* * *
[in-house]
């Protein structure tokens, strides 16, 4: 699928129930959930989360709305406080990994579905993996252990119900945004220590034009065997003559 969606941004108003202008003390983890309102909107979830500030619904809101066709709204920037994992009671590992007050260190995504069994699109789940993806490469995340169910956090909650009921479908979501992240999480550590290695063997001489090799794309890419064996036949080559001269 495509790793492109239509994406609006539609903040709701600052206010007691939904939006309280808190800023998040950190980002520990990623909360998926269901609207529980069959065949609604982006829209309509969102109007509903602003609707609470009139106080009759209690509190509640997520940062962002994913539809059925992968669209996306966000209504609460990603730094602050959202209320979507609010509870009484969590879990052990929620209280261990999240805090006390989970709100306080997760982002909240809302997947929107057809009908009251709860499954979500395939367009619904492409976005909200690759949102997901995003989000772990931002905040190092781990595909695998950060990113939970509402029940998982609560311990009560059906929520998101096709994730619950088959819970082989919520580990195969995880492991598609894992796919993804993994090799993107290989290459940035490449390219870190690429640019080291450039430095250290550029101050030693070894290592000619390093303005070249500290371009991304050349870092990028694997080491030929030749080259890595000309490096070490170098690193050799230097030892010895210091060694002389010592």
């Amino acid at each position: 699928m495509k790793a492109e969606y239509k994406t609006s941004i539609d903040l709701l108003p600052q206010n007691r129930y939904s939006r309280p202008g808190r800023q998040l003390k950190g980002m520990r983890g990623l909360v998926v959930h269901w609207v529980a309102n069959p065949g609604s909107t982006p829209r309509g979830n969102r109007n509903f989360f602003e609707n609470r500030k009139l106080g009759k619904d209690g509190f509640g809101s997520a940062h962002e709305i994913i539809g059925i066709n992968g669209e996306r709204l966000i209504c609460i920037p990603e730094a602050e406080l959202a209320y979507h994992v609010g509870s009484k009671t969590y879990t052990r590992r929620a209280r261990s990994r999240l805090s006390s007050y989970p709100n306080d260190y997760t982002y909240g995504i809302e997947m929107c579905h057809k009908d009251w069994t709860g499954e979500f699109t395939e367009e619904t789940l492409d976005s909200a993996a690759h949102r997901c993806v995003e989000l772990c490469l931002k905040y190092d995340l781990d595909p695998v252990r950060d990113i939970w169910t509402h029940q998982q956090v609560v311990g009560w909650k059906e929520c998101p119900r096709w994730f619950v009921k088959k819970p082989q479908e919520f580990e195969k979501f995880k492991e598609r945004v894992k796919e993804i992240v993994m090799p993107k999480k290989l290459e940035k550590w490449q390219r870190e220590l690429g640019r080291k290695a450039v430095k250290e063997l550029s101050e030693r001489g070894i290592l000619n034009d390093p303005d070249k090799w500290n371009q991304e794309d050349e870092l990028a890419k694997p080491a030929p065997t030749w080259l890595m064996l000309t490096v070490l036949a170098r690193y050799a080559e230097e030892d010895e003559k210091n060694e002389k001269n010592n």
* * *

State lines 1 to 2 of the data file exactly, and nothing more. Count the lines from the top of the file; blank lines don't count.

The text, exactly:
[in-house]
């Protein structure tokens, strides 16, 4: 699928129930959930989360709305406080990994579905993996252990119900945004220590034009065997003559 969606941004108003202008003390983890309102909107979830500030619904809101066709709204920037994992009671590992007050260190995504069994699109789940993806490469995340169910956090909650009921479908979501992240999480550590290695063997001489090799794309890419064996036949080559001269 495509790793492109239509994406609006539609903040709701600052206010007691939904939006309280808190800023998040950190980002520990990623909360998926269901609207529980069959065949609604982006829209309509969102109007509903602003609707609470009139106080009759209690509190509640997520940062962002994913539809059925992968669209996306966000209504609460990603730094602050959202209320979507609010509870009484969590879990052990929620209280261990999240805090006390989970709100306080997760982002909240809302997947929107057809009908009251709860499954979500395939367009619904492409976005909200690759949102997901995003989000772990931002905040190092781990595909695998950060990113939970509402029940998982609560311990009560059906929520998101096709994730619950088959819970082989919520580990195969995880492991598609894992796919993804993994090799993107290989290459940035490449390219870190690429640019080291450039430095250290550029101050030693070894290592000619390093303005070249500290371009991304050349870092990028694997080491030929030749080259890595000309490096070490170098690193050799230097030892010895210091060694002389010592």